Though Bonnie Roberts spends all her working hours with seniors, she has a soft spot for children. Several years ago, she was dismayed when two friends’ children, one 2 years old and one 6 years old, were diagnosed with cancer. Another person, a business colleague, died from the disease and left two children, Roberts said.
Roberts, owner of the Londonderry-based Home Helpers, will be lacing up her sneakers for the ninth time this weekend as she co-chairs the annual Relay for Life for Greater Derry and Londonderry at the Pinkerton Academy track. Hundreds of area residents will join her to walk laps in the dusk-to-day event that raises funds for the American Cancer Society, funds that stay in the community.
The Relay starts at 6 p.m. Friday, June 21. Roberts is co-chairing the event with Kerry Ouellette of Brownell Insurance in Londonderry. She was introduced to Relay For Life by a friend, the appropriately-named Bonnie McSpiritt, who invited Roberts to her first Relay. “I was hooked,” Roberts said. By the next year the two children had been diagnosed, and she determined to “get more involved and fight back.”
Roberts has since served as entertainment chairman for the event (two stints), director of corporate sponsorship, and became co-chair last year. Roberts likes the event because it encompasses all cancers, she said. “Breast cancer gets a lot of press, but there are so many others,” she said. The Relay has three components, she said: Celebration, honoring survivors; Remembrance, honoring those who lost the battle; and Fighting Back. “We want to get some semblance of power over the disease,” she said.
Roberts, who is also a member of the Londonderry Elder Affairs Committee, said there are many causes for a businessperson to get involved with. But she chose the American Cancer Society as one of hers for several reasons. “Most of the money we raise goes back to the community,” she said, noting that the American Cancer Society (ACS) has a 79 cent on the dollar return to the local area. The 21 percent that goes to the infrastructure also comes back to the community, though in a less-direct way, she pointed out. There’s an extensive Web site with information, including a 24-7 cancer hotline.
“When do we have questions?” Roberts asked rhetorically. “Not necessarily during business hours.”
The ACS also contributes to anti-cancer research, she said, and is involved in legislation and education initiatives.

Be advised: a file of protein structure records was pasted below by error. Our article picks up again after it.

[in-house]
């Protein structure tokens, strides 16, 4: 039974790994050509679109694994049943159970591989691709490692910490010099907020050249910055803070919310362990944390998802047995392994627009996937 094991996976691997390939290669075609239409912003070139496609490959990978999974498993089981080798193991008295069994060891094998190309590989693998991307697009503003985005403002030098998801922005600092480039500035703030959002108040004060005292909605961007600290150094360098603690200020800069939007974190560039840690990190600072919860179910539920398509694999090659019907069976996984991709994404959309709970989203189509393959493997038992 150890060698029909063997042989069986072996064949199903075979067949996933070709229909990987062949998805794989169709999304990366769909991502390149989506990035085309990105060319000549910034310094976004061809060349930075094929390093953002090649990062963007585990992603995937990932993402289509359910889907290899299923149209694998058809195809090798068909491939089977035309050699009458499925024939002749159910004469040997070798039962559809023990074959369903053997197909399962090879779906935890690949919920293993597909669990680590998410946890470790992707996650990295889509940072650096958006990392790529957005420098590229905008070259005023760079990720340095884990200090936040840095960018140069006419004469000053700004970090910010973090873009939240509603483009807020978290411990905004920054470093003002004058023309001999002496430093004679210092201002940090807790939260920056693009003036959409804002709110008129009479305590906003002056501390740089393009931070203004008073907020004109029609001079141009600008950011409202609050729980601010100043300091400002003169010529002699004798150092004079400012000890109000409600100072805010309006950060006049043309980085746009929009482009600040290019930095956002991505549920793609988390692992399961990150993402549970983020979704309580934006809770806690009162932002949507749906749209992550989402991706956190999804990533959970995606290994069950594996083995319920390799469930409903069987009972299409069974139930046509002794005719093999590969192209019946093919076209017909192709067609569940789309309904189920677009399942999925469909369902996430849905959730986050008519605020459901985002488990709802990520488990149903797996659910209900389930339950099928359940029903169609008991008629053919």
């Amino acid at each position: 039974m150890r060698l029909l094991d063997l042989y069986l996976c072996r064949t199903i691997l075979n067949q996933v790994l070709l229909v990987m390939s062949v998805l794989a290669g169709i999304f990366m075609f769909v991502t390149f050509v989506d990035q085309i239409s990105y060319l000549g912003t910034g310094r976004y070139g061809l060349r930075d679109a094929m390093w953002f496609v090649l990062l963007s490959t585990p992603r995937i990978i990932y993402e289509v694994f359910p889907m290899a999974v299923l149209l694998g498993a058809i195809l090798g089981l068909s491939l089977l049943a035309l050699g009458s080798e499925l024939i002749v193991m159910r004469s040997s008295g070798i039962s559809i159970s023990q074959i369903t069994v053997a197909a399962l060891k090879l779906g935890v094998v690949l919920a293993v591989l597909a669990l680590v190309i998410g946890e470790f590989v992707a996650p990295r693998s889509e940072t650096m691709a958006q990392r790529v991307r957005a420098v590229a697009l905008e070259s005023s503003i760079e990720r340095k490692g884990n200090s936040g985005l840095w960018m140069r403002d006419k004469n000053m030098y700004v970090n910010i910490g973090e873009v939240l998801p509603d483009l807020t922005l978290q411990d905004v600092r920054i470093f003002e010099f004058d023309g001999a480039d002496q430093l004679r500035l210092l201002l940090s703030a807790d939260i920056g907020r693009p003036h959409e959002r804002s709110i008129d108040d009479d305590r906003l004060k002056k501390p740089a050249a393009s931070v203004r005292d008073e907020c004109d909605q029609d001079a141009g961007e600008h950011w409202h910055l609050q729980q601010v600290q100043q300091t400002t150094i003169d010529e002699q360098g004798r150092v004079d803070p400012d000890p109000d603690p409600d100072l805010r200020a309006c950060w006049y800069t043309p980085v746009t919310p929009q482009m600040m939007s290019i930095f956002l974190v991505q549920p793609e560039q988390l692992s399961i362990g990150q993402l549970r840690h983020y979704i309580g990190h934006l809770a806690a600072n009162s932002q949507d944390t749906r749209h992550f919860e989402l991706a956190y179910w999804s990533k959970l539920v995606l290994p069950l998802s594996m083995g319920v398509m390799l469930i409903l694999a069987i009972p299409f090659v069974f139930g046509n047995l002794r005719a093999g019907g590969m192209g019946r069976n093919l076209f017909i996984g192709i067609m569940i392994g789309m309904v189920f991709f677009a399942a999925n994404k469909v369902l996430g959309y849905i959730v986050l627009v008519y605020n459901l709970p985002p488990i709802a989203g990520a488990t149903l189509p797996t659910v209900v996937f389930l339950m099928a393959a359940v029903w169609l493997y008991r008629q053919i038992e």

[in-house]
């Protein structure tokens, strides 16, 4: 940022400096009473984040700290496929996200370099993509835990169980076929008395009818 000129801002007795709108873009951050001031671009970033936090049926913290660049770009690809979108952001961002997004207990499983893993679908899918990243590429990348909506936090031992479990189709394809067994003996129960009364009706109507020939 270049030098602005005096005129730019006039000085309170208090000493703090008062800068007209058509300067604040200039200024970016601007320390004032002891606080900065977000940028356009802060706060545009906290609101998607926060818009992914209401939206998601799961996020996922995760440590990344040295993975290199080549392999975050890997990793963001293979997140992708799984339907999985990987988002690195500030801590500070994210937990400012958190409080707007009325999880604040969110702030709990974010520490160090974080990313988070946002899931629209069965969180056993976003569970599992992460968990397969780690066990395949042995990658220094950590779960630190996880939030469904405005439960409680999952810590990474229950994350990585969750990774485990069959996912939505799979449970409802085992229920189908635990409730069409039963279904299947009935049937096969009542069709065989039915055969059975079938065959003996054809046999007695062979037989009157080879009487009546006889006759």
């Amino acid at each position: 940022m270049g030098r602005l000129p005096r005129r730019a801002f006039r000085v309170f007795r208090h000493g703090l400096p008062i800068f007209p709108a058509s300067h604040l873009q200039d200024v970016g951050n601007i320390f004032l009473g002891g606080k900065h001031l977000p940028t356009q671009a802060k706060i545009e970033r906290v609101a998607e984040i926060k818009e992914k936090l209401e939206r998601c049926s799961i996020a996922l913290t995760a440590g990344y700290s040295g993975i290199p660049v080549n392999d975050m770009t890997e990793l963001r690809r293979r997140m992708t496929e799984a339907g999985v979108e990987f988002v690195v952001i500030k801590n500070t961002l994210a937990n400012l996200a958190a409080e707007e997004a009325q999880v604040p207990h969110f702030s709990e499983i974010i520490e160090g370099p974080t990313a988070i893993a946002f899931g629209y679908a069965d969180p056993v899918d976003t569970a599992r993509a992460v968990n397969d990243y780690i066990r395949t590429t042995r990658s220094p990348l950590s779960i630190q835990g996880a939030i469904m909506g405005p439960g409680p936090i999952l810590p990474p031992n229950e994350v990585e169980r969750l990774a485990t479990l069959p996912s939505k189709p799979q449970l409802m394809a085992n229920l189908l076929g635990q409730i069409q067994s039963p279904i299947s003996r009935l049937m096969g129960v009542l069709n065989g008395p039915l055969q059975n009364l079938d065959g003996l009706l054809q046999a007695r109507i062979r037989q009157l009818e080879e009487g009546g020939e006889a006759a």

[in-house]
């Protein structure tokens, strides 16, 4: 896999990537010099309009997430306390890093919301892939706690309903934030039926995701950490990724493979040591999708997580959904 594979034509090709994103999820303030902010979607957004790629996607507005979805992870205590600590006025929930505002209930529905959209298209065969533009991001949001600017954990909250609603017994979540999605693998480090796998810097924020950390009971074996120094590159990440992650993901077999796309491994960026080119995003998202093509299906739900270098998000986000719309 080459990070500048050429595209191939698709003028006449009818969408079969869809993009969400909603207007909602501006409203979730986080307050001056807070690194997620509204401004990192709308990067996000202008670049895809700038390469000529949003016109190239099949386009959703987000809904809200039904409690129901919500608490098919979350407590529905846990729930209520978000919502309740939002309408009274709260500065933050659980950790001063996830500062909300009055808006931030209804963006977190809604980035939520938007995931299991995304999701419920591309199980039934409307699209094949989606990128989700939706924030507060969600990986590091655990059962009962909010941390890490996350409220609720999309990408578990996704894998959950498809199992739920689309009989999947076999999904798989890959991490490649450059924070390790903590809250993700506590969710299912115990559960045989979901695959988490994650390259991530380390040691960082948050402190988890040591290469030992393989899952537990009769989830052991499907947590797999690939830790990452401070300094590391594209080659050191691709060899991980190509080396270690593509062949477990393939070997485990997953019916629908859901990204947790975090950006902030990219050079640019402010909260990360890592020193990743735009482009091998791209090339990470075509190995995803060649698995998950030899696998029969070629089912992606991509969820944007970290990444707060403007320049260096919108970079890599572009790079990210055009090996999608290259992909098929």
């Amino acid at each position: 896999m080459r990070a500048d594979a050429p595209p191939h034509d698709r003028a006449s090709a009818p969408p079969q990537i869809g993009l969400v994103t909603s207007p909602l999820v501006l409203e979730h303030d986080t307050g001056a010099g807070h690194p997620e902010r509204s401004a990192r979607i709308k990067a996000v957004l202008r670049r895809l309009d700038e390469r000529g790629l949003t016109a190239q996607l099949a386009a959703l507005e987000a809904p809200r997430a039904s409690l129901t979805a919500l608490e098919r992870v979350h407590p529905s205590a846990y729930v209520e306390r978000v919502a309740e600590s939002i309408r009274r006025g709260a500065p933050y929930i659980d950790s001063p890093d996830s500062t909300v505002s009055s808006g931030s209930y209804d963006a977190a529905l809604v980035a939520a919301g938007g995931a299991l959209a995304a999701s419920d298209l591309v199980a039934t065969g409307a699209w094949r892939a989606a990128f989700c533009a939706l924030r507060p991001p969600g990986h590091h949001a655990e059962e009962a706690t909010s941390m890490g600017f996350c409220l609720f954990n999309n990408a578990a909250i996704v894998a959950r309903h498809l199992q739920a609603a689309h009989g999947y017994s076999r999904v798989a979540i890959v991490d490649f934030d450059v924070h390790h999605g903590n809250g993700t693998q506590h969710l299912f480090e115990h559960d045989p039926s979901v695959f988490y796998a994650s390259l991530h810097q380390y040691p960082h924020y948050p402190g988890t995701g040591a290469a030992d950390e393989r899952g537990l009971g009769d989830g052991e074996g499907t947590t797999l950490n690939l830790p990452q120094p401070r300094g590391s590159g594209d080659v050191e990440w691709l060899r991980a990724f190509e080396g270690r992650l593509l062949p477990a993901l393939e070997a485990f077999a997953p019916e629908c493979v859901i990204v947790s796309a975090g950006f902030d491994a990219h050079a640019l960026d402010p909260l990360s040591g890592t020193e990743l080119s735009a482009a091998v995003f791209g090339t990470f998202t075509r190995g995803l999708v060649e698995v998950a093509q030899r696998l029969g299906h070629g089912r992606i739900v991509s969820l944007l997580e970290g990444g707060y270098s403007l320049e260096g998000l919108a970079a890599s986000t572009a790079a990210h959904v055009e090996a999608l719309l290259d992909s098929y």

“We couldn’t,” she said, “have a successful Relay without staff support.”
The committee held a kick-off in January, when teams were formed, and the teams have been raising money ever since, she said. There’s a “great Web site” just for Relay teams, with templates and other material to make fund-raising easier.
Roberts and past co-chairs have built the Derry/Londonderry Relay into a major event.
“It’s been the largest Relay in New Hampshire for the last four years,” she said, the largest of 23 Relays. It also ranks 19th out of the 236 Relays in New England, she said. “We think this is due to the generosity and spirit of our community,” Roberts said.
Stacy Bruzzese, director of the Greater Derry Londonderry Chamber of Commerce, will be walking for the first time with the Derry/Londonderry group, though she has done the Salem event. “It’s fun,” Bruzzese said. “It’s uplifting, moving, really a wonderful experience.”
Some of the survivors feel overwhelmed, Bruzzese added, “and they get very emotional.” Tears flow on the Luminaria Lap, a once-around-the-track dedicated to those who lost the battle. “You do a lap in the dark, with luminarias,” Bruzzese said. It’s also a team-building and relationship-building experience for the walkers, Bruzzese added.
Last year she did 20 miles, “pretty much nonstop,” around the track. Bruzzese has assembled a team including her assistant, Kristin Eustis; Bernie Parnell; Gail, Jonathan and Jessie Migliozzi; Monica Doble;, Kelly Gilbert and even the residents of Windham Terrace Assisted Living. Bruzzese will be there from 6 p.m. to 4 a.m. She lost her mother to cancer three years ago and reiterated the fact that, “This is an event for all cancers, and the American Cancer Society’s biggest fund-raiser.”
The Derry/Londonderry event has done its share, with 979 registered participants last year and a net gain of $199,000. Roberts also hosted 164 survivors last year, and hopes to have more this year, even if they register at the last minute. The Amphora Restaurant at Hood Commons is catering the Survivor Dinner, a special event for survivors and one caregiver that is offered after the “survivor lap,” she said.
“The first lap is always the survivors, then the caregiver joins in, and then they go inside for the dinner,” Roberts explained. This year Roberts and her committee are shooting for $223,000, and had at press time $84,492 in on-line donations, though Roberts emphasized that there could be other donations not yet recorded. She has 91 teams on the books, 1,013 walkers and 175 survivors at press time.
She is determined to reach the $223,000, noting,” Goals are lofty for a reason.”
Last-minute team registrations and survivors are still being accepted, with corporate sponsorships starting at $100. For more information, call Roberts at 845-3333 or visit Relay Fo- rLife.org/derryandlondonderrynh.